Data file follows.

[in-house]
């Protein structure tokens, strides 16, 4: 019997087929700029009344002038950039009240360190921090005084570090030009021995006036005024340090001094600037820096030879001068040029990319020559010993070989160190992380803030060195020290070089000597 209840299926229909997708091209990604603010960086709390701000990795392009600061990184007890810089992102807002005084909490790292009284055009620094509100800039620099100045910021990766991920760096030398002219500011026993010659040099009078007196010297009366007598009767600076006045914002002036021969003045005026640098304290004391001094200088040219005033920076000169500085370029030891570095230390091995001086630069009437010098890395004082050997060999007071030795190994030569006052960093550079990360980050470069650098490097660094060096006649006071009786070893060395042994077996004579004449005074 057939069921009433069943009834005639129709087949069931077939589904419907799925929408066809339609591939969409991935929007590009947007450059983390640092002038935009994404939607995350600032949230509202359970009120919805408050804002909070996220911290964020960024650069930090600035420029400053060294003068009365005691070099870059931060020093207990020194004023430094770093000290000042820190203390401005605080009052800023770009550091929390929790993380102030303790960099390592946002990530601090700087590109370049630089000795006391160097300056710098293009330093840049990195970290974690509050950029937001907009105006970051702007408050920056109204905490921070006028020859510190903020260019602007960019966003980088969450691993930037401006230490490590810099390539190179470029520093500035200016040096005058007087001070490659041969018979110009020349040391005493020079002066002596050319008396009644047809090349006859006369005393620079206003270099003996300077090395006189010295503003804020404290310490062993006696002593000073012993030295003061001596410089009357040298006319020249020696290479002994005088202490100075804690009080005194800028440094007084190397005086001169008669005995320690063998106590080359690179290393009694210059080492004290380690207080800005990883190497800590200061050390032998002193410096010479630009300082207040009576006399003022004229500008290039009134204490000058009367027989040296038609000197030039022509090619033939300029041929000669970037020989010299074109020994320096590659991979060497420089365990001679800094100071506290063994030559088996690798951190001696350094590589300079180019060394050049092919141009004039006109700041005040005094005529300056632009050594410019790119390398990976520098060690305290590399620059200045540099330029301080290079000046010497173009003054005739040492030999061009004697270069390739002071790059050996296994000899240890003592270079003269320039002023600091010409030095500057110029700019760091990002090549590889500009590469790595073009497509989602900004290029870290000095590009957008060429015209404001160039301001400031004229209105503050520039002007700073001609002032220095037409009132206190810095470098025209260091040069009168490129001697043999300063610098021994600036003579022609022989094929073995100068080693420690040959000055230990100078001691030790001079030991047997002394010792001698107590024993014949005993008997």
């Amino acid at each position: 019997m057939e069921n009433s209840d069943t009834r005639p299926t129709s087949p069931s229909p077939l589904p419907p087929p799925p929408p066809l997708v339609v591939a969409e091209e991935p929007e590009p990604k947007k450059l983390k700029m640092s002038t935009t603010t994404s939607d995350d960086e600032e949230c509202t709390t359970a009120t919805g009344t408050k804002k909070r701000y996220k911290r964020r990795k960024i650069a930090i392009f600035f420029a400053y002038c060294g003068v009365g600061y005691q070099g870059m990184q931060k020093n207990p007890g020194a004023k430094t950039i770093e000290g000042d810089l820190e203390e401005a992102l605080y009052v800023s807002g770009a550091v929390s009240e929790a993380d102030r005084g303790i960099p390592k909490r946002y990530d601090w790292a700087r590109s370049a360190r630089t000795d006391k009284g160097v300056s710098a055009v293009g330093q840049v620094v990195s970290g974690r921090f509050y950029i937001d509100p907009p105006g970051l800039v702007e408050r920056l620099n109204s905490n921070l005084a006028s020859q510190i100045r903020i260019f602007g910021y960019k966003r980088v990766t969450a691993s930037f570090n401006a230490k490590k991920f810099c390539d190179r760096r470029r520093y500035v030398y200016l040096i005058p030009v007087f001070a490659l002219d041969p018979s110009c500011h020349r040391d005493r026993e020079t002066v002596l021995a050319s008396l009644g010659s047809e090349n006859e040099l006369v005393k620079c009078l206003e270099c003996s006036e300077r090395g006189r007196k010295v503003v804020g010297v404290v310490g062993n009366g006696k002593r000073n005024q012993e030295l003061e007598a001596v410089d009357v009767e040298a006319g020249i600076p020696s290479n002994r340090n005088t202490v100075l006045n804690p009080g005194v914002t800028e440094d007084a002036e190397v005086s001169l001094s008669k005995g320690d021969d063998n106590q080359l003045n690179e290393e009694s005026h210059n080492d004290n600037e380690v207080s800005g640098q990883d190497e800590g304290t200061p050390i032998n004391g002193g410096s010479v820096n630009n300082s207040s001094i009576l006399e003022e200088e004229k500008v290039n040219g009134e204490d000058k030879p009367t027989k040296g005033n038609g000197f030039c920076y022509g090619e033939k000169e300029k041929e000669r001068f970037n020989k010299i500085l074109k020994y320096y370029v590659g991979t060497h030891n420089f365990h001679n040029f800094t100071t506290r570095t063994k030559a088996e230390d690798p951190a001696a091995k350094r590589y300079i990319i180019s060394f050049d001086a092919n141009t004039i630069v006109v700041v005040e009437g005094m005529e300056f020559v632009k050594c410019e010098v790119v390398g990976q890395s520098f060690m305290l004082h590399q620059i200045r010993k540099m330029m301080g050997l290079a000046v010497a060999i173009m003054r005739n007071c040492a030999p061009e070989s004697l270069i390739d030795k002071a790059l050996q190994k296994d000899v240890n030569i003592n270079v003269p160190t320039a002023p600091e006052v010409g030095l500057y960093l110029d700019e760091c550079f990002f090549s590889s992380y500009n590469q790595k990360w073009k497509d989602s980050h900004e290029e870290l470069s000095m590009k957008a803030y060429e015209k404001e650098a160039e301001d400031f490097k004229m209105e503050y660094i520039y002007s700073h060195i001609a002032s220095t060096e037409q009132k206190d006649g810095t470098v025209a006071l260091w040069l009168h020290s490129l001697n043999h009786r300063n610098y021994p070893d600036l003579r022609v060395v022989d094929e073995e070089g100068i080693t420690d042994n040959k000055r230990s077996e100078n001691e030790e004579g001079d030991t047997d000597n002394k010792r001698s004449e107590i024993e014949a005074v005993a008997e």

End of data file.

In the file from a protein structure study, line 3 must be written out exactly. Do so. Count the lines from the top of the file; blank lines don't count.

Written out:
């Amino acid at each position: 019997m057939e069921n009433s209840d069943t009834r005639p299926t129709s087949p069931s229909p077939l589904p419907p087929p799925p929408p066809l997708v339609v591939a969409e091209e991935p929007e590009p990604k947007k450059l983390k700029m640092s002038t935009t603010t994404s939607d995350d960086e600032e949230c509202t709390t359970a009120t919805g009344t408050k804002k909070r701000y996220k911290r964020r990795k960024i650069a930090i392009f600035f420029a400053y002038c060294g003068v009365g600061y005691q070099g870059m990184q931060k020093n207990p007890g020194a004023k430094t950039i770093e000290g000042d810089l820190e203390e401005a992102l605080y009052v800023s807002g770009a550091v929390s009240e929790a993380d102030r005084g303790i960099p390592k909490r946002y990530d601090w790292a700087r590109s370049a360190r630089t000795d006391k009284g160097v300056s710098a055009v293009g330093q840049v620094v990195s970290g974690r921090f509050y950029i937001d509100p907009p105006g970051l800039v702007e408050r920056l620099n109204s905490n921070l005084a006028s020859q510190i100045r903020i260019f602007g910021y960019k966003r980088v990766t969450a691993s930037f570090n401006a230490k490590k991920f810099c390539d190179r760096r470029r520093y500035v030398y200016l040096i005058p030009v007087f001070a490659l002219d041969p018979s110009c500011h020349r040391d005493r026993e020079t002066v002596l021995a050319s008396l009644g010659s047809e090349n006859e040099l006369v005393k620079c009078l206003e270099c003996s006036e300077r090395g006189r007196k010295v503003v804020g010297v404290v310490g062993n009366g006696k002593r000073n005024q012993e030295l003061e007598a001596v410089d009357v009767e040298a006319g020249i600076p020696s290479n002994r340090n005088t202490v100075l006045n804690p009080g005194v914002t800028e440094d007084a002036e190397v005086s001169l001094s008669k005995g320690d021969d063998n106590q080359l003045n690179e290393e009694s005026h210059n080492d004290n600037e380690v207080s800005g640098q990883d190497e800590g304290t200061p050390i032998n004391g002193g410096s010479v820096n630009n300082s207040s001094i009576l006399e003022e200088e004229k500008v290039n040219g009134e204490d000058k030879p009367t027989k040296g005033n038609g000197f030039c920076y022509g090619e033939k000169e300029k041929e000669r001068f970037n020989k010299i500085l074109k020994y320096y370029v590659g991979t060497h030891n420089f365990h001679n040029f800094t100071t506290r570095t063994k030559a088996e230390d690798p951190a001696a091995k350094r590589y300079i990319i180019s060394f050049d001086a092919n141009t004039i630069v006109v700041v005040e009437g005094m005529e300056f020559v632009k050594c410019e010098v790119v390398g990976q890395s520098f060690m305290l004082h590399q620059i200045r010993k540099m330029m301080g050997l290079a000046v010497a060999i173009m003054r005739n007071c040492a030999p061009e070989s004697l270069i390739d030795k002071a790059l050996q190994k296994d000899v240890n030569i003592n270079v003269p160190t320039a002023p600091e006052v010409g030095l500057y960093l110029d700019e760091c550079f990002f090549s590889s992380y500009n590469q790595k990360w073009k497509d989602s980050h900004e290029e870290l470069s000095m590009k957008a803030y060429e015209k404001e650098a160039e301001d400031f490097k004229m209105e503050y660094i520039y002007s700073h060195i001609a002032s220095t060096e037409q009132k206190d006649g810095t470098v025209a006071l260091w040069l009168h020290s490129l001697n043999h009786r300063n610098y021994p070893d600036l003579r022609v060395v022989d094929e073995e070089g100068i080693t420690d042994n040959k000055r230990s077996e100078n001691e030790e004579g001079d030991t047997d000597n002394k010792r001698s004449e107590i024993e014949a005074v005993a008997e």